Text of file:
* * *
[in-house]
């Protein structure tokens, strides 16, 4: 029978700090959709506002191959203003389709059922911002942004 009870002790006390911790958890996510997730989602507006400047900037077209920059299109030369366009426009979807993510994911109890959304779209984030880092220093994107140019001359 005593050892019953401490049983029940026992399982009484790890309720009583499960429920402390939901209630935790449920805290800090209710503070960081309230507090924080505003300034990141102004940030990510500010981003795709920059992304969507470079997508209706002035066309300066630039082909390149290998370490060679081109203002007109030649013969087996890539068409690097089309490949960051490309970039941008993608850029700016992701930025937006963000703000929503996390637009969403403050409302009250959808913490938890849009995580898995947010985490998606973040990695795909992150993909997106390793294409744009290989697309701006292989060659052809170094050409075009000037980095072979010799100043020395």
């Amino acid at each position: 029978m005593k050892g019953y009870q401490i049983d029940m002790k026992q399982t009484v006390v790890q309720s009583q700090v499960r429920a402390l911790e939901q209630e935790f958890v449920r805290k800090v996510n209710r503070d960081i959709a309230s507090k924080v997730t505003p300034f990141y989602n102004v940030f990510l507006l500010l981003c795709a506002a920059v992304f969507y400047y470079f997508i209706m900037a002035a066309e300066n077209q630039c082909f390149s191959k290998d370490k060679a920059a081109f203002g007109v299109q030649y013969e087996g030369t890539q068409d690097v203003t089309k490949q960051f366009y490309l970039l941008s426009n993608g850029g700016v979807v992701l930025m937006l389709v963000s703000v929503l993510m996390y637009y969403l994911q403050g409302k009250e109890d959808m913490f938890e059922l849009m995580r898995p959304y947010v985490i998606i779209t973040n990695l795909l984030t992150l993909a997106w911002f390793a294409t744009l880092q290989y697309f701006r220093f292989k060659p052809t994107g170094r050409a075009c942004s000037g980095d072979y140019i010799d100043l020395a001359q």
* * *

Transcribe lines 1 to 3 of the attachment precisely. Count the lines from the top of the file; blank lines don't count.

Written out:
[in-house]
């Protein structure tokens, strides 16, 4: 029978700090959709506002191959203003389709059922911002942004 009870002790006390911790958890996510997730989602507006400047900037077209920059299109030369366009426009979807993510994911109890959304779209984030880092220093994107140019001359 005593050892019953401490049983029940026992399982009484790890309720009583499960429920402390939901209630935790449920805290800090209710503070960081309230507090924080505003300034990141102004940030990510500010981003795709920059992304969507470079997508209706002035066309300066630039082909390149290998370490060679081109203002007109030649013969087996890539068409690097089309490949960051490309970039941008993608850029700016992701930025937006963000703000929503996390637009969403403050409302009250959808913490938890849009995580898995947010985490998606973040990695795909992150993909997106390793294409744009290989697309701006292989060659052809170094050409075009000037980095072979010799100043020395």
């Amino acid at each position: 029978m005593k050892g019953y009870q401490i049983d029940m002790k026992q399982t009484v006390v790890q309720s009583q700090v499960r429920a402390l911790e939901q209630e935790f958890v449920r805290k800090v996510n209710r503070d960081i959709a309230s507090k924080v997730t505003p300034f990141y989602n102004v940030f990510l507006l500010l981003c795709a506002a920059v992304f969507y400047y470079f997508i209706m900037a002035a066309e300066n077209q630039c082909f390149s191959k290998d370490k060679a920059a081109f203002g007109v299109q030649y013969e087996g030369t890539q068409d690097v203003t089309k490949q960051f366009y490309l970039l941008s426009n993608g850029g700016v979807v992701l930025m937006l389709v963000s703000v929503l993510m996390y637009y969403l994911q403050g409302k009250e109890d959808m913490f938890e059922l849009m995580r898995p959304y947010v985490i998606i779209t973040n990695l795909l984030t992150l993909a997106w911002f390793a294409t744009l880092q290989y697309f701006r220093f292989k060659p052809t994107g170094r050409a075009c942004s000037g980095d072979y140019i010799d100043l020395a001359q």